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Special education charter uses neuroscience to transform students’ lives

By   /   December 29, 2014  /   News  /   No Comments

Photo by Moriah Costa

SPECIAL EDUCATION: The hallways at Children’s Guild Brookland campus are built to reflect the Baltimore community.

By Moriah Costa | Watchdog.org

BALTIMORE, Md. — The Monarch Academy charter schools in Baltimore don’t look like traditional schools. Instead, the walls and floors, and sometimes even the ceilings, are painted to help students feel like they are in an atmosphere they know — their backyard or downtown streets.

In some cases the walls reflect what the school is trying to teach its students — how the brain works.

The schools are run by TranZed Alliance, a Baltimore-based nonprofit that has helped the city’s most traumatized and special-needs kids. Operating since 1953, TranZed will soon serve Washington, D.C., students, as well.

Six years ago the nonprofit expanded from special education and opened its first charter school. Now it runs three charters and two nonpublic schools in the Baltimore area. In August 2015, it will open the Children’s Guild Public Charter School to 450 students in D.C,  its first special education campus in the city.

The charter schools perform on par or better than traditional public schools in the area, with almost all of students either meeting or exceeding math and reading standards.

The charters are based on developmental neuroscience — the idea that a child’s developing brain responds to different sensory needs. The painted halls and floors are meant to stimulate and soothe, while teaching concepts and skills.

Photo by Moriah Costa

NEUROSCIENCE: The walls of the middle school floor at Monarch Academy in Glen Burnie, Md. show students how the brain works.

“It’s this whole idea of everything coming together to create a place that’s really safe and structured, but really an opportunity for you to push your thinking and not be afraid to ask questions,” said Maurine Larkin, principal of Monarch Academy Leroy Merritt.

It’s not just the hallways that spark children’s brains. Students at all the nonprofit schools are immersed in an academic program that encourages them to explore topics in-depth.

“We’re not interested so much in what they learn, but we’re interested in how they learn,” said Kelly Spanoghe, vice president of special education and student support services at the Children’s Guild, the nonprofit’s special education division.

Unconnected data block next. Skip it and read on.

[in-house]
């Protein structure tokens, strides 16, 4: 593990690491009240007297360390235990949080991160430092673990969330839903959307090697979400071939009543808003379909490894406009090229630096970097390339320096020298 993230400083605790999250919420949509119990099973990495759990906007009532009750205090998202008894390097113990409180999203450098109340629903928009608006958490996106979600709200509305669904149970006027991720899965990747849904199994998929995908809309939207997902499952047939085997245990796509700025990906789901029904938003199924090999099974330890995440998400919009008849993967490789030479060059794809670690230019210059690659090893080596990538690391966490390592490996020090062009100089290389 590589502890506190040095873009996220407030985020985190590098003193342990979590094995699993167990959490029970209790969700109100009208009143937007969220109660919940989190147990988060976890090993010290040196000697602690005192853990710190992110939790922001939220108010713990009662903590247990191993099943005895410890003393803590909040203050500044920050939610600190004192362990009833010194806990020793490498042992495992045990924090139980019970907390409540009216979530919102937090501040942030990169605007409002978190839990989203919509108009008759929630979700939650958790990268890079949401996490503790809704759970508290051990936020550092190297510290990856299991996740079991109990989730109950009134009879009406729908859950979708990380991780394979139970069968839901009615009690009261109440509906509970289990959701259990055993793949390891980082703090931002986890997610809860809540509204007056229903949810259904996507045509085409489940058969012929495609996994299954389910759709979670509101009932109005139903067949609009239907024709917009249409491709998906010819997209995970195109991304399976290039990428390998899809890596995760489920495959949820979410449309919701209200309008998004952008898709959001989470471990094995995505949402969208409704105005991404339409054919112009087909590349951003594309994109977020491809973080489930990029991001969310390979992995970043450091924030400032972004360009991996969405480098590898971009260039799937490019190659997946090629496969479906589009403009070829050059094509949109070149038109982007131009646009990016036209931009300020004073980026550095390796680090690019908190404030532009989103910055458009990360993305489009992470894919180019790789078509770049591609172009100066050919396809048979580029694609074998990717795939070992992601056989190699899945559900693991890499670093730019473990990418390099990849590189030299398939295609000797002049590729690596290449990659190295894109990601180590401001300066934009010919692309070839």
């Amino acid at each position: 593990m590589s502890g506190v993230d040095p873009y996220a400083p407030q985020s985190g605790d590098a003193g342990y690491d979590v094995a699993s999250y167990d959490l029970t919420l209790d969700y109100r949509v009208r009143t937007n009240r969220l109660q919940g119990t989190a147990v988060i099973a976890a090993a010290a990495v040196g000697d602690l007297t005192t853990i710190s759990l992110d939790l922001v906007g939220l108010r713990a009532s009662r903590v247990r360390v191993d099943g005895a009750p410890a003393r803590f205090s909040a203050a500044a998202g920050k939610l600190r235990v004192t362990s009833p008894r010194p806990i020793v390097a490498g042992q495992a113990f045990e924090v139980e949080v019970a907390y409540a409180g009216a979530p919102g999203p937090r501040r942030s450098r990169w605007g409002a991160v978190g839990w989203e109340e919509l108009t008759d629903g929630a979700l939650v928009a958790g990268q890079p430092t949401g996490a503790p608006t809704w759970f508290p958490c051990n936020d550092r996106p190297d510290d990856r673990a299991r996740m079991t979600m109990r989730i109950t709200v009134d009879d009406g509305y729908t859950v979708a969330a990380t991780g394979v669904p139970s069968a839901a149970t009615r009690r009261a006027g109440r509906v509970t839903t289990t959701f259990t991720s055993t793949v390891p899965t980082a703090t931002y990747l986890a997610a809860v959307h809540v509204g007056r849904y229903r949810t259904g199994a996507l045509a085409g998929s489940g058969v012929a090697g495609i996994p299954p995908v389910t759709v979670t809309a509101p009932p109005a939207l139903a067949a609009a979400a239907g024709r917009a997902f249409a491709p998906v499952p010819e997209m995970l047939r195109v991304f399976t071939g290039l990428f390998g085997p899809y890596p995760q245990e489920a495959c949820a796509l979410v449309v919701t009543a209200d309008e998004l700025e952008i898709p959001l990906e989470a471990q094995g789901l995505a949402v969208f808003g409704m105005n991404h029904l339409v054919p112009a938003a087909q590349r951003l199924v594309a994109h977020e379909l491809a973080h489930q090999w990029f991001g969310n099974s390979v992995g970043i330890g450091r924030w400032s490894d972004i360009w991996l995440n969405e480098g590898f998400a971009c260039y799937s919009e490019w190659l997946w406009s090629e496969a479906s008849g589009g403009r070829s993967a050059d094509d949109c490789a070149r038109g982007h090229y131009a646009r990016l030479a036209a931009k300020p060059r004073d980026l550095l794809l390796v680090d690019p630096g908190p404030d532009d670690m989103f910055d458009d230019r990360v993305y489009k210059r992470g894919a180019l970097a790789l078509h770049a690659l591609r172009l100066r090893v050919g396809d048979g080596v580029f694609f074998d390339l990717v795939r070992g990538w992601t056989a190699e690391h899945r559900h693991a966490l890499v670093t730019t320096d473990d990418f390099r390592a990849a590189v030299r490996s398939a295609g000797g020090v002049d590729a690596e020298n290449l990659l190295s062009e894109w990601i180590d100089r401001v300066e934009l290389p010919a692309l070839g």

She works at one of the organization’s nonpublic special education schools, where 56 autistic students are taught the skills they need to be successful in society. Some of  the students have been kicked out of multiple public schools and, for many of them, it’s the last stop before residential treatment.

Photo by Moriah Costa

HANDS ON LEARNING: A group of first graders plays during gym class at Monarch Academy in Glen Burnie, Md. Some of  the students have been kicked out of multiple public schools and, for many of them, it’s the last stop before residential treatment.

Spanoghe helped draft the D.C. school’s curriculum.  While the school will focus on helping special-needs children, it will be open to any K-8 student in D.C.

Andrew Ross, president and CEO of TranZed Alliance, said he decided to expand to D.C. because he saw a need for special education and rigorous academics.

“Since our organization has been involved in operating schools that serve kids with special education needs for 60 years, it seemed like a perfect match,” he said.

Ross works with a group of designers to build each school and “send the right message” to students. He wants all his schools centered around the kids, not the adults that serve them.

“The (education) system is not not set up to serve the kids, it’s set up to serve the people in the system,” he said. “We turned that upside down and focused on the kids and creating a culture that operates like that.”

Photo by Moriah Costa

FOCUSED LEARNING: The atmosphere at Monarch Academy has helped eighth grade student Ricky Strader stay focused in school.

At the Monarch Academy in Maryland’s Anne Arundel County, this culture shift has helped eighth-grader Ricky Strader learn to focus.

“One thing that I’ve noticed is the reduction in bullying and the fact that this school seems more laid back and it’s more of a hands-on learning,” he said. “ Which, when you have (attention deficit hyperactivity disorder) that’s a really good thing.”

Larkin, who is Strader’s principal, said she was surprised to hear him explain the school as “laid back.”

“That’s like beautiful to me because I know we’re not,” she said. “ We’re highly structured, but we do it in such a way that the kids don’t know we’re highly structured.”

It’s the type of structure Ross wants to bring to students in D.C. He doesn’t know what the school’s atmosphere will look like yet, but he does know one thing: It will reflect the community.

“We’re coming to D.C. with the understanding that each kid is an individual,” he said.

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Moriah formerly served as staff reporter for Watchdog.org.